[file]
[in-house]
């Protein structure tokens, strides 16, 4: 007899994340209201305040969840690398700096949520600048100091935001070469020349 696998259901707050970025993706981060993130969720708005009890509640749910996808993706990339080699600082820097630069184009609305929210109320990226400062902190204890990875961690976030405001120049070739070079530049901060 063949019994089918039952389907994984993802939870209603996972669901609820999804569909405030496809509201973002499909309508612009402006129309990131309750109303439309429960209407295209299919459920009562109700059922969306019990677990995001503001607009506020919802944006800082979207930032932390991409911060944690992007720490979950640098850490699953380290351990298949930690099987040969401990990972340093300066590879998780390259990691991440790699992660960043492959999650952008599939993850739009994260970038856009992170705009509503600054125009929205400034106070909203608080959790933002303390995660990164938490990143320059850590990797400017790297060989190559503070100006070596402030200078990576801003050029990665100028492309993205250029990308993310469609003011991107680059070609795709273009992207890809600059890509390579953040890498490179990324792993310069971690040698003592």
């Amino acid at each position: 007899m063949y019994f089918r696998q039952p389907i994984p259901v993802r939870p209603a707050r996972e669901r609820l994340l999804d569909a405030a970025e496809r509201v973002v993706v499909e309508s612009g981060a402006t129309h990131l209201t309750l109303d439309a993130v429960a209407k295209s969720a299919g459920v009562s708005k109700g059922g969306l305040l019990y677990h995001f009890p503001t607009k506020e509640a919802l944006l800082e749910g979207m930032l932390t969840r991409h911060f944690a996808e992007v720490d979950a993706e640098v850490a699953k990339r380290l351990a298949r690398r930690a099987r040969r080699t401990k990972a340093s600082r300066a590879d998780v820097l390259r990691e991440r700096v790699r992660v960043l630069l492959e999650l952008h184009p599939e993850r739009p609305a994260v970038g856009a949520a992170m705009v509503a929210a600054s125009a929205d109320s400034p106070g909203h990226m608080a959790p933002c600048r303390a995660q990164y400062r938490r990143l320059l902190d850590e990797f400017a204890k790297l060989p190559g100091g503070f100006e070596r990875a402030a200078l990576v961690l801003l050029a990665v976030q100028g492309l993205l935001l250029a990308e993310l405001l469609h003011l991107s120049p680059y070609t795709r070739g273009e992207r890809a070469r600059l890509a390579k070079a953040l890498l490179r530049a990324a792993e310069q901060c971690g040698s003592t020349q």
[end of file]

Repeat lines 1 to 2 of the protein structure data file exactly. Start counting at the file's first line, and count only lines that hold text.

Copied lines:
[in-house]
């Protein structure tokens, strides 16, 4: 007899994340209201305040969840690398700096949520600048100091935001070469020349 696998259901707050970025993706981060993130969720708005009890509640749910996808993706990339080699600082820097630069184009609305929210109320990226400062902190204890990875961690976030405001120049070739070079530049901060 063949019994089918039952389907994984993802939870209603996972669901609820999804569909405030496809509201973002499909309508612009402006129309990131309750109303439309429960209407295209299919459920009562109700059922969306019990677990995001503001607009506020919802944006800082979207930032932390991409911060944690992007720490979950640098850490699953380290351990298949930690099987040969401990990972340093300066590879998780390259990691991440790699992660960043492959999650952008599939993850739009994260970038856009992170705009509503600054125009929205400034106070909203608080959790933002303390995660990164938490990143320059850590990797400017790297060989190559503070100006070596402030200078990576801003050029990665100028492309993205250029990308993310469609003011991107680059070609795709273009992207890809600059890509390579953040890498490179990324792993310069971690040698003592």